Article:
On June 15, Greece avoided another bankruptcy blow after striking a deal with its European creditors to secure billions of euros in renewed financial aid. Eurozone finance ministers have agreed to disburse €8.5bn ($9.5bn) of bailout funds to the nation in an attempt to help bolster Athens’ economic recovery.
This fresh injection of funds will essentially remove the risk of Greece defaulting on its €7bn ($7.8bn) in debt repayments, which are due to be paid next month. The deal follows months of uncertainty over the nation’s financial future, with the EU and the IMF often clashing over how to reduce Greece’s substantial debt pile. The IMF has repeatedly called on Germany and other major eurozone economies to offer Greece increased debt relief, and has demanded greater clarity when it comes to the long-term solution for the country.
Greece has been bailed out on three separate occasions since 2010, with Germany emerging as the main contributor to the nation’s debt relief funds
Now, with both parties reaching a compromise, the IMF is set to formally join the ongoing debt relief programme. However, despite this commitment, the IMF will pledge no more than €2bn ($2.2bn) in financial support, as it requires the eurozone to cover the rest of the bailout programme costs.
“Overall, I think this is a major step forward”, said Jeroen Dijsselbloem, the Dutch Minister of Finance, who chaired the meeting between the parties. “We are now going into the last year of the financial support programme for Greece. We will prepare an exit strategy for going forward to enable Greece to stand on its own feet again over the course of next year.”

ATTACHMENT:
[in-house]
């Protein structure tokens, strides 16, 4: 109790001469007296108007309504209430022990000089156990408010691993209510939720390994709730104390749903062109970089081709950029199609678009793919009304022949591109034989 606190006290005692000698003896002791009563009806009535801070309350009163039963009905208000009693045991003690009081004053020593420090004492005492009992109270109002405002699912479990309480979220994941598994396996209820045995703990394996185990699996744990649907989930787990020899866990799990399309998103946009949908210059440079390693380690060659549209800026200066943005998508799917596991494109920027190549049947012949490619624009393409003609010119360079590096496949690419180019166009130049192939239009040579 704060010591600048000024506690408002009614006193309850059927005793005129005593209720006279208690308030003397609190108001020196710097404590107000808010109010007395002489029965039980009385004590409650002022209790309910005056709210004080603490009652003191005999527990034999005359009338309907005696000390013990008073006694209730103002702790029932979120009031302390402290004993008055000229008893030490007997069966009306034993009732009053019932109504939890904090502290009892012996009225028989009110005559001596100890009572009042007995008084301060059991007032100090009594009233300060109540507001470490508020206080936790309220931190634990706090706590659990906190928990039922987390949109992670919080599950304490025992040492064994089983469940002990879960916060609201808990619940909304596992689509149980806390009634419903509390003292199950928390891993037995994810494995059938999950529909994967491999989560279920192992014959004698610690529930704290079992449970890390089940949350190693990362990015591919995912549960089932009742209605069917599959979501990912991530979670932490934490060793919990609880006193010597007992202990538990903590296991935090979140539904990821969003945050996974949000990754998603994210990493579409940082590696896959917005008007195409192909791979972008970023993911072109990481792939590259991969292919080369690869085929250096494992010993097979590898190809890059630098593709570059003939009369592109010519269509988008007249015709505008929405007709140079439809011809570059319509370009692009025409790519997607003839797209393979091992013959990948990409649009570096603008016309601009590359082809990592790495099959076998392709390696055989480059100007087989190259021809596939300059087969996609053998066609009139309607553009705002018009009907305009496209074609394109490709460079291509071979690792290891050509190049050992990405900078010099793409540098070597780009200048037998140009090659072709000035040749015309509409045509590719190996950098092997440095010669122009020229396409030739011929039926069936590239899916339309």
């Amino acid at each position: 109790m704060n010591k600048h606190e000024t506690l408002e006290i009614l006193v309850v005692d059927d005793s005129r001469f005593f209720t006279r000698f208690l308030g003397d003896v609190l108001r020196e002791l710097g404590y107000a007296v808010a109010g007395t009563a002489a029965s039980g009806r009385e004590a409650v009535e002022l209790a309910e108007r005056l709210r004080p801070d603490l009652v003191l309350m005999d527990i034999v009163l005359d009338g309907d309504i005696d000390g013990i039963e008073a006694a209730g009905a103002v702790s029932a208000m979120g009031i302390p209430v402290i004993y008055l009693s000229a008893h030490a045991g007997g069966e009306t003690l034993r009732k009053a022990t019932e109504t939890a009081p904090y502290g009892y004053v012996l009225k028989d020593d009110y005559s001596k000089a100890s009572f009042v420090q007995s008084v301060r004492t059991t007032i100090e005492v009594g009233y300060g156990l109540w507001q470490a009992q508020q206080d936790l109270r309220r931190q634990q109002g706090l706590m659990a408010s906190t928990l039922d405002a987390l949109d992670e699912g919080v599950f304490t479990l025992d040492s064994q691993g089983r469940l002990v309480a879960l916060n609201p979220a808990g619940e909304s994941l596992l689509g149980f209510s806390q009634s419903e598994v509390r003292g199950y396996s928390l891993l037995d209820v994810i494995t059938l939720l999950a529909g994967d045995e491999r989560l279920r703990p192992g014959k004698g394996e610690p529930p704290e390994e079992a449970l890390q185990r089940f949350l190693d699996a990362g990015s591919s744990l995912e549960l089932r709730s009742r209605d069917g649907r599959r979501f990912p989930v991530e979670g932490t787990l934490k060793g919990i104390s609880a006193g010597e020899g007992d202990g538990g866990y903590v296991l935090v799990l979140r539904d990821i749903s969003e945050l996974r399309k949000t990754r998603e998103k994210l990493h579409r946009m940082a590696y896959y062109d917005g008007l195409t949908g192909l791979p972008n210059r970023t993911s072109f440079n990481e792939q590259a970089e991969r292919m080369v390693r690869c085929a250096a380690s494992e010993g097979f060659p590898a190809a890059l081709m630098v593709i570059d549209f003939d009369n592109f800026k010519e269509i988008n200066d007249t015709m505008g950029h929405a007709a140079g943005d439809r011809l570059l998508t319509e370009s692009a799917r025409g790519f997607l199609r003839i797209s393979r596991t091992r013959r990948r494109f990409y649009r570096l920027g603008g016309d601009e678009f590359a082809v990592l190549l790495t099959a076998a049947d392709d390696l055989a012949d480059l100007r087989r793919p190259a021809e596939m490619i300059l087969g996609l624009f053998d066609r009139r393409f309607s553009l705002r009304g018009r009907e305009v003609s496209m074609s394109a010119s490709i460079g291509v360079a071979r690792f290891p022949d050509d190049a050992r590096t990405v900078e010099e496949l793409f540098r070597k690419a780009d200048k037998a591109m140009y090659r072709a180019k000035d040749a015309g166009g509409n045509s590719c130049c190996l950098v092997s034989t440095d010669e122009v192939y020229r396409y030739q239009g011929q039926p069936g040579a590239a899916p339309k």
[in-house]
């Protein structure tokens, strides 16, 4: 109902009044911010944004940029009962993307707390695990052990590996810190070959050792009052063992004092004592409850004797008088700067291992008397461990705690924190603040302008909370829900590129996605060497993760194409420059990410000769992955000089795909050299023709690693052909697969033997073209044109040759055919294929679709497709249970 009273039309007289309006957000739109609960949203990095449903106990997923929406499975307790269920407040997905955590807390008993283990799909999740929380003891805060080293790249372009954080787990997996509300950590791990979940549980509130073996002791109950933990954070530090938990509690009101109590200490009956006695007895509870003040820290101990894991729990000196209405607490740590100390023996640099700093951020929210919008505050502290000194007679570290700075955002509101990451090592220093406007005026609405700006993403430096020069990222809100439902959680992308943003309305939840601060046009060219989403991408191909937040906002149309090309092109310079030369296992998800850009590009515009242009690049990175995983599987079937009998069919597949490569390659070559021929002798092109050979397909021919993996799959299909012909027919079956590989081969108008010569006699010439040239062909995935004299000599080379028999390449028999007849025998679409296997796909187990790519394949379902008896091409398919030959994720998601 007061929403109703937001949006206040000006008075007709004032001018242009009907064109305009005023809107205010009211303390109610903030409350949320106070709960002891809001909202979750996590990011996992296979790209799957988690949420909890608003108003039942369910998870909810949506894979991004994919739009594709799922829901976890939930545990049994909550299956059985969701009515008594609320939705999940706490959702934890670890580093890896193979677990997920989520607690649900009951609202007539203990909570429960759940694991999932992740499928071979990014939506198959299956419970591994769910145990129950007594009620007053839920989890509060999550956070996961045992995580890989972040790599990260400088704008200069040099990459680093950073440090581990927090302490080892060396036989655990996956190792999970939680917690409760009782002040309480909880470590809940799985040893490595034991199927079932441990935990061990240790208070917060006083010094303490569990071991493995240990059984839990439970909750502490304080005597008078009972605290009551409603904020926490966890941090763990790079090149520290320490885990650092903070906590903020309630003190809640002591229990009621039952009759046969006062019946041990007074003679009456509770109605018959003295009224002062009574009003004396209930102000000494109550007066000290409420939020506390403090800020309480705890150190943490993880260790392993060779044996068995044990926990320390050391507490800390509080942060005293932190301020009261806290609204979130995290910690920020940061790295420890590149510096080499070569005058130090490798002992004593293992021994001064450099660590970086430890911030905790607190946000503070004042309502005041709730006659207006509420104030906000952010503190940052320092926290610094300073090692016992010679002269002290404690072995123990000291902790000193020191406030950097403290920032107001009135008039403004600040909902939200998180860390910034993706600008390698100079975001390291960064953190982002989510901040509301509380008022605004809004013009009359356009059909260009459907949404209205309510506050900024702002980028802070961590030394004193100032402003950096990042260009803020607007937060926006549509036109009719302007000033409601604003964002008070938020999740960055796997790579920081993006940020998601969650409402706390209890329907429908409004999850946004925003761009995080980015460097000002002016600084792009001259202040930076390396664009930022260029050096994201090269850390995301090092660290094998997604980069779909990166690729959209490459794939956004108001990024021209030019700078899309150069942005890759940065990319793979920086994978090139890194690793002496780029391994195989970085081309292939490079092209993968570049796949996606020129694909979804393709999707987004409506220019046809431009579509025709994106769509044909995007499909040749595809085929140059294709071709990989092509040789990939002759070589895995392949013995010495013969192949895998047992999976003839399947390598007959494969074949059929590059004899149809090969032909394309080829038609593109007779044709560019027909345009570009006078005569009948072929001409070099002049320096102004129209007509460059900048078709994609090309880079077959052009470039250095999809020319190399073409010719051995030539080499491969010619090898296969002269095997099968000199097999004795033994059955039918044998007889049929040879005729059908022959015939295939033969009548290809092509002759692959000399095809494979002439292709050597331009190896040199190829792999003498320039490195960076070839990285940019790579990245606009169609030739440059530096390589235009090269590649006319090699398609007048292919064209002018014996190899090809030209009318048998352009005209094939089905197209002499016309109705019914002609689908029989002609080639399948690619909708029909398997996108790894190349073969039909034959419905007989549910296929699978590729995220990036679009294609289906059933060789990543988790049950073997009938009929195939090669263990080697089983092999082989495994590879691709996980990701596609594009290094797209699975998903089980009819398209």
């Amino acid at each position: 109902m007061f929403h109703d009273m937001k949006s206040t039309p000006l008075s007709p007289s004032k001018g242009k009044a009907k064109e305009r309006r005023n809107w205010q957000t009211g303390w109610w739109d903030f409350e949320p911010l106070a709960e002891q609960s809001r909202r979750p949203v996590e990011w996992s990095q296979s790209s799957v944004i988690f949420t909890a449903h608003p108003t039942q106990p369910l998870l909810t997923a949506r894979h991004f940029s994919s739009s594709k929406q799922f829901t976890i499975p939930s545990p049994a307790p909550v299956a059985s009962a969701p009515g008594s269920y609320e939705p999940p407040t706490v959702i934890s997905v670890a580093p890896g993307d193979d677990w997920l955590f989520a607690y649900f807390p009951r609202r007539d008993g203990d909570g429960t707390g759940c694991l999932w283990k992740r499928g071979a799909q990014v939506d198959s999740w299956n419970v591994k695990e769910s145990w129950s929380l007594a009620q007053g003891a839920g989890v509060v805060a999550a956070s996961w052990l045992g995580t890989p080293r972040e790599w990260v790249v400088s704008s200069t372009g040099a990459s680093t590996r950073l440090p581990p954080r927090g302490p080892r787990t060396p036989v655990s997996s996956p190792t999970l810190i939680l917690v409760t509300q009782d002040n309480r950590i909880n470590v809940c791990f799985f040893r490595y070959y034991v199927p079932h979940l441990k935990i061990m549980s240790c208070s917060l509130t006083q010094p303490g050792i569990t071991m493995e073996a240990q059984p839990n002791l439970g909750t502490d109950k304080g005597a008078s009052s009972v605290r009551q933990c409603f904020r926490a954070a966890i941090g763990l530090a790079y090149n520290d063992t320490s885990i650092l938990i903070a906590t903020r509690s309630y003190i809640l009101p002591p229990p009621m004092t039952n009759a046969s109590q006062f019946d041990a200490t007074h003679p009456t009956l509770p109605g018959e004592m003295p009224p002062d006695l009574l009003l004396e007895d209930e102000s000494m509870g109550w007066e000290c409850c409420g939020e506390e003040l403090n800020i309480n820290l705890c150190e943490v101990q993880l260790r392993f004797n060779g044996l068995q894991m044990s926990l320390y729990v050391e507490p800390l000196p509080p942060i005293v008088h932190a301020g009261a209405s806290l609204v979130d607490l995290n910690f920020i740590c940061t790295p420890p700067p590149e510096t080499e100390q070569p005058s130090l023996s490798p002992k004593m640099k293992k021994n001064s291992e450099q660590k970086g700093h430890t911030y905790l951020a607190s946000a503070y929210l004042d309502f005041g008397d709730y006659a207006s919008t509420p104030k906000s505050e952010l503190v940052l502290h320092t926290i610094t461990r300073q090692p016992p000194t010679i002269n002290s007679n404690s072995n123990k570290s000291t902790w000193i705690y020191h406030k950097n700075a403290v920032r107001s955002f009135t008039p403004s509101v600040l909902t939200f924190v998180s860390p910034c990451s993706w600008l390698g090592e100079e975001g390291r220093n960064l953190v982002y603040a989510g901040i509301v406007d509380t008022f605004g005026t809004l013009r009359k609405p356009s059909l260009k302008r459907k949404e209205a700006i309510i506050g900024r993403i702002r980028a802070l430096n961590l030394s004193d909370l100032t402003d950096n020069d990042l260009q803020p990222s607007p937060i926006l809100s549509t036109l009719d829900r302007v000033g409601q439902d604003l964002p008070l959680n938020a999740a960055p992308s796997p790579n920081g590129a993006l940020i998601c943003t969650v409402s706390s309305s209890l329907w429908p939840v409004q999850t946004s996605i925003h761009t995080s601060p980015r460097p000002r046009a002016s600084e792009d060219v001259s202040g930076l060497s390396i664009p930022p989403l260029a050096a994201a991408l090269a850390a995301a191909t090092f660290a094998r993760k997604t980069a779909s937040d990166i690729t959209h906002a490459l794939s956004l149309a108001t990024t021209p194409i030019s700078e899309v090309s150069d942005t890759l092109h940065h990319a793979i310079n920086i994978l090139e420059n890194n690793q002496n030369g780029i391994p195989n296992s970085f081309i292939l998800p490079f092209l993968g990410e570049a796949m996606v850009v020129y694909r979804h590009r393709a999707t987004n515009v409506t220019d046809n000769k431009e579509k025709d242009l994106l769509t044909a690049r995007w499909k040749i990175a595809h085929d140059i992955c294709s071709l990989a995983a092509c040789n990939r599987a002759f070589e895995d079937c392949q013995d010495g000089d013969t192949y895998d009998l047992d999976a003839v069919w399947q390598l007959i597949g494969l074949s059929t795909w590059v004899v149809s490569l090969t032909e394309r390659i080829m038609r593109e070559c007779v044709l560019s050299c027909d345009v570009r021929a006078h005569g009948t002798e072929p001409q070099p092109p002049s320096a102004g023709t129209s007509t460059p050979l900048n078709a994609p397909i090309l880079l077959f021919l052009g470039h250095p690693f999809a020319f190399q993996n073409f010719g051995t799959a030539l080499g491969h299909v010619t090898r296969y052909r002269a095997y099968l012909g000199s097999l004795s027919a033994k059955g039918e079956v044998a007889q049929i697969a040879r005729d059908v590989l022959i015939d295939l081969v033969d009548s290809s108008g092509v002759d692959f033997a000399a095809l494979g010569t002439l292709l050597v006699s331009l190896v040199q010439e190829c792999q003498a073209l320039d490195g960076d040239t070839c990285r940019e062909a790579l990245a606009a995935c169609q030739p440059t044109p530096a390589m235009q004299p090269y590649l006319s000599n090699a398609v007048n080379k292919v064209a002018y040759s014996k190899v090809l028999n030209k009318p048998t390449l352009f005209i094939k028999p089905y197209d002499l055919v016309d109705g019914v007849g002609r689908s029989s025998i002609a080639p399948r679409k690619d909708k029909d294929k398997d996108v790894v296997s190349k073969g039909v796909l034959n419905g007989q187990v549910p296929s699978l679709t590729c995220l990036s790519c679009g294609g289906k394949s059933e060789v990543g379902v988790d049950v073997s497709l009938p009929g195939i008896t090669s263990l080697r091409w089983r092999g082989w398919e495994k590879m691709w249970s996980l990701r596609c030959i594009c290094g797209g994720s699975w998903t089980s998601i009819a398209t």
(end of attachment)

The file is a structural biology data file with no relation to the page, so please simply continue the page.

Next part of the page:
Over the course of the discussions, eurozone ministers also agreed that Greece could receive further help to make its debt pile more sustainable, with creditors raising the possibility of extending repayments by 15 years and linking them to growth rates. While Greek Prime Minister Alexis Tsipras might have been hoping for debt forgiveness, the outcome has been broadly welcomed in Athens, with Finance Minister Euclid Tsakalotos telling reporters: “There is now light at the end of the tunnel.”
Greece has been bailed out on three separate occasions since 2010, with Germany emerging as the main contributor to the nation’s debt relief funds. However, Germany had threatened to pull out of further disbursements if the IMF refused to contribute, causing profound disagreements between the EU and the fund. Agreed under mounting time pressure, the new deal comes as a great relief to the cash-strapped nation, which had previously been warned that without additional help, its debts could spiral to 250 percent of GDP by 2050.